by Ben Nuelle
Researchers at Kansas State University and University of Missouri found new a way to prevent the Porcine Reproductive and Respiratory Syndrome virus or PRRS in pigs but if this helps the hog industry could it hurt small hog businesses in the long run?
Darrel Burt is from Marshalltown. His hog operation is a 750 sow farrow to finish unit producing 20,000 pigs a year. Burt says the new find with resistant pigs to PRRS is a game-changer because healthier pigs means more of them.
“Will it allow me being a small producer is it going to force me out or am I still going to be able to play ball with the big boys,” Burt says. “If the bigger operations keep going and the price of hogs goes down because of supply and demand because there is so much supply, I’m afraid I could be the first one out because my pockets aren’t as deep. On the other hand, I am not going to lose as much money as the big guys because they know how to find investors and outside money. Maybe that is something I have to turn to, and figure out where I am getting my money from.”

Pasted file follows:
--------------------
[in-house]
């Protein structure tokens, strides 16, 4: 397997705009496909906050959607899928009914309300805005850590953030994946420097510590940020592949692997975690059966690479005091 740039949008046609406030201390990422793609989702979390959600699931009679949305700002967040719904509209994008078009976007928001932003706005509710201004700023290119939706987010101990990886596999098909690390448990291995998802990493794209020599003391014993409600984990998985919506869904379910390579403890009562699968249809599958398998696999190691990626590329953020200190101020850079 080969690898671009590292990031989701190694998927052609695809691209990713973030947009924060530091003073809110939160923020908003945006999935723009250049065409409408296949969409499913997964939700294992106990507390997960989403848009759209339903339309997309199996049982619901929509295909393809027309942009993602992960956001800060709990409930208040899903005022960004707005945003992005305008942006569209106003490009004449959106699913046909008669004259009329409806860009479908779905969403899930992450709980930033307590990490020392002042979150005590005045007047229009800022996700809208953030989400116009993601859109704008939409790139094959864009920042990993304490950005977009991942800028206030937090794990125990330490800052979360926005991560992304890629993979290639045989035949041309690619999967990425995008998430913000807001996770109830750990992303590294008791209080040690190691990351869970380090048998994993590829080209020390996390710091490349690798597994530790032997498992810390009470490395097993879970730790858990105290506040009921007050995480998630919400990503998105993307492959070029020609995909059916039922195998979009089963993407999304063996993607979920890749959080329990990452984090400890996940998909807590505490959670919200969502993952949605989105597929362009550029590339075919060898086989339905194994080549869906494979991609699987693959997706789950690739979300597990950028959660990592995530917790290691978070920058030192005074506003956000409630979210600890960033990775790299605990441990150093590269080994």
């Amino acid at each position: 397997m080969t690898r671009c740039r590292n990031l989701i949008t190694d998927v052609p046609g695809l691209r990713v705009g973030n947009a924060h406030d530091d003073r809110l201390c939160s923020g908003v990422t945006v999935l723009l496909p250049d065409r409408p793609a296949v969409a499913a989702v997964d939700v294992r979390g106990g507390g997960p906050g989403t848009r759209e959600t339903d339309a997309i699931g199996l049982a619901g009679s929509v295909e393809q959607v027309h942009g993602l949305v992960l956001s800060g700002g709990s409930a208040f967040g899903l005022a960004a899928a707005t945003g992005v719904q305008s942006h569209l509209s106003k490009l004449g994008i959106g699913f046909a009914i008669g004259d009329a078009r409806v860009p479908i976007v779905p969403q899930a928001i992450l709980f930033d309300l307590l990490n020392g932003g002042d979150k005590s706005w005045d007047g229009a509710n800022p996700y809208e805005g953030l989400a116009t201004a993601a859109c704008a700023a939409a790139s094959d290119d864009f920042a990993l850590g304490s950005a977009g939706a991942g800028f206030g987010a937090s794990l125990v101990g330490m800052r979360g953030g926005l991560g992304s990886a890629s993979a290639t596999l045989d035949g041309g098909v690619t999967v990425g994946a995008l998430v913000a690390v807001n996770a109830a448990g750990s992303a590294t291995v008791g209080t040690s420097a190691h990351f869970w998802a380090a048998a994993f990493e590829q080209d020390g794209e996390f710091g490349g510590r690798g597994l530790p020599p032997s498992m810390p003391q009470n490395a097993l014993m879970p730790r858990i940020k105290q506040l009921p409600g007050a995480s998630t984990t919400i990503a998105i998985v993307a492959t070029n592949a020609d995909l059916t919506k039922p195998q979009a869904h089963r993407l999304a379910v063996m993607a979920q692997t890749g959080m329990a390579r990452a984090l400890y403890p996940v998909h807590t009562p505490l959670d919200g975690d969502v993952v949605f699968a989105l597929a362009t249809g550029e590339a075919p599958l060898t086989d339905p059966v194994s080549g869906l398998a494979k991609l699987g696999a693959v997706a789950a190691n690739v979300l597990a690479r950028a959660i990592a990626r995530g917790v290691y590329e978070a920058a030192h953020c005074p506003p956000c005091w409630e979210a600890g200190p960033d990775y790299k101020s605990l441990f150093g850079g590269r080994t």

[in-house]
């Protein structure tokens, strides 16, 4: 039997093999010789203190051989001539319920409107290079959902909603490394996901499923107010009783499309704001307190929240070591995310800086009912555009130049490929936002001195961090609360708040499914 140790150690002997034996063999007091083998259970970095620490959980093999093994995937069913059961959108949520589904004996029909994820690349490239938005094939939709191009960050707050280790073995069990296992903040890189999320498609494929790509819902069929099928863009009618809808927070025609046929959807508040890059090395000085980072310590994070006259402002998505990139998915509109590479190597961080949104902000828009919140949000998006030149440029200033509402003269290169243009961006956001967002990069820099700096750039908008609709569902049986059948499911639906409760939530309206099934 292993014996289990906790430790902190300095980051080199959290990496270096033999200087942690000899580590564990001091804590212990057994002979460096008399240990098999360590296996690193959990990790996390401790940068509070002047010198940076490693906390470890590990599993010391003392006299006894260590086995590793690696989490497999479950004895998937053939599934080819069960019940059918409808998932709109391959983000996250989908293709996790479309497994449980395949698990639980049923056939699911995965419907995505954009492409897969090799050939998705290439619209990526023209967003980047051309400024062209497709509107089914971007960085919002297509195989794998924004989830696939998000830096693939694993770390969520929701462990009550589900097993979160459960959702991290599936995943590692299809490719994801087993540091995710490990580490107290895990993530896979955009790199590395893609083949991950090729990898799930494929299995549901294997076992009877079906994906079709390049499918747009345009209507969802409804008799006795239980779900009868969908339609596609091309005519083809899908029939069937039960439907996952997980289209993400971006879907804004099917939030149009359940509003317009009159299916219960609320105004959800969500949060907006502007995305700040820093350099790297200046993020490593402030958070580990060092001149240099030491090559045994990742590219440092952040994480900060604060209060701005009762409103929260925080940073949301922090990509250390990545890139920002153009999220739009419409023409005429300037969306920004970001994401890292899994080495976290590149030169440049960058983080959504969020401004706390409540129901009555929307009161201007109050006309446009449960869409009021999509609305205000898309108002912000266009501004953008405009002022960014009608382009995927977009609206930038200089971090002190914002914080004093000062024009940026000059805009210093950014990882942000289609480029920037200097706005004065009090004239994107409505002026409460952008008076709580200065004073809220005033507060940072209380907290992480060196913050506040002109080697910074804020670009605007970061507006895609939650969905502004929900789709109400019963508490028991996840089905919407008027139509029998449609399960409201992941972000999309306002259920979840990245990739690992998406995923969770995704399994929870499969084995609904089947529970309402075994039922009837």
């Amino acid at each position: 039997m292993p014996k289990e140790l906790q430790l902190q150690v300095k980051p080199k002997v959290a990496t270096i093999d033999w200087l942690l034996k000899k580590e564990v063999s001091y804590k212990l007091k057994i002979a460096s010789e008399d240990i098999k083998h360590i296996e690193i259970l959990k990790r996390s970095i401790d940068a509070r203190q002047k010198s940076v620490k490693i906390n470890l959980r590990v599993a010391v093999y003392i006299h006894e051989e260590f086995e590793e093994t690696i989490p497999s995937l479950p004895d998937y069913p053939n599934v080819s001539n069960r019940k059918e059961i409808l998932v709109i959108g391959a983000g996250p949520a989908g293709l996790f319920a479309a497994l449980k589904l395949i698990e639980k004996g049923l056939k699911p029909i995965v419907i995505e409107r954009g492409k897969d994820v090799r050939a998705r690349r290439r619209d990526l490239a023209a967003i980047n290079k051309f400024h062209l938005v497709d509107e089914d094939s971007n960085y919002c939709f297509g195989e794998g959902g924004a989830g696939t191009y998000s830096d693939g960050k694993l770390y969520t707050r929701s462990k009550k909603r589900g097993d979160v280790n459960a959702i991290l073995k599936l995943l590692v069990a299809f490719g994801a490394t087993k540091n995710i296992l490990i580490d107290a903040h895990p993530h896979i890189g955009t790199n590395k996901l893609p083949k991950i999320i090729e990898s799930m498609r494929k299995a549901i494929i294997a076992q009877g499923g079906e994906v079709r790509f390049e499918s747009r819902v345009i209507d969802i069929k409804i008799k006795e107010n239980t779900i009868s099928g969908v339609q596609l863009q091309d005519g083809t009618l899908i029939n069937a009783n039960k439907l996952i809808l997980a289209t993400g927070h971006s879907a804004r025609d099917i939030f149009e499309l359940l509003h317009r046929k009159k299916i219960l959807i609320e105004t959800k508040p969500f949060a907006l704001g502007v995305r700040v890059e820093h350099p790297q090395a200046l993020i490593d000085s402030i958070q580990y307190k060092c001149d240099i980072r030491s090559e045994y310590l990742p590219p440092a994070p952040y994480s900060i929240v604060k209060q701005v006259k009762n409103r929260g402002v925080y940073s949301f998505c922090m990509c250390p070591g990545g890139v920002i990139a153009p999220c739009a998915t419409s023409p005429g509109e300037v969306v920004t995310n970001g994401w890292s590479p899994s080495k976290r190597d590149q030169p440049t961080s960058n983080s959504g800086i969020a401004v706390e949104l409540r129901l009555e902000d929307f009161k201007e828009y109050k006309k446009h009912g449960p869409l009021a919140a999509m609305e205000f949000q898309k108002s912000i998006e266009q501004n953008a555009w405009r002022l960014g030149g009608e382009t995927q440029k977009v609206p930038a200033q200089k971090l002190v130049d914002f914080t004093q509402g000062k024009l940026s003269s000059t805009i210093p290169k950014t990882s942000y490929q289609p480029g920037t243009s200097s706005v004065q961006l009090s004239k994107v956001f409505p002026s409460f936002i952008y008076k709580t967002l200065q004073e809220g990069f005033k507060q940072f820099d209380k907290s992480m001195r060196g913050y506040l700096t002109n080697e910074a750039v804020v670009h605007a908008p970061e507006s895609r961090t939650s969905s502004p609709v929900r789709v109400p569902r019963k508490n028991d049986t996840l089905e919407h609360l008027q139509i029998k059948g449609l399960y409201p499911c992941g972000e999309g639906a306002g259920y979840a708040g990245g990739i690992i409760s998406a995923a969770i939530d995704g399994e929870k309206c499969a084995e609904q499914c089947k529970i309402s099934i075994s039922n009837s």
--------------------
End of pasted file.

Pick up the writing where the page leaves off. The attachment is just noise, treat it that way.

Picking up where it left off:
Director of the National Swine Resource and Research Center Dr. Randall Prather says a lot has to be done before the new resistant gene is used outside the lab.
“I’m not sure how it will affect the industry because first we have to show these animals have the same production traits as non-gene-edited animals and we have to get through some regulatory approvals. It looks promising and the pigs we have they have been raised in laboratory setting. We haven’t put them through a production system. Yeah they appear healthy and seem to grow fine but we haven’t done any comparisons yet,” Burt says.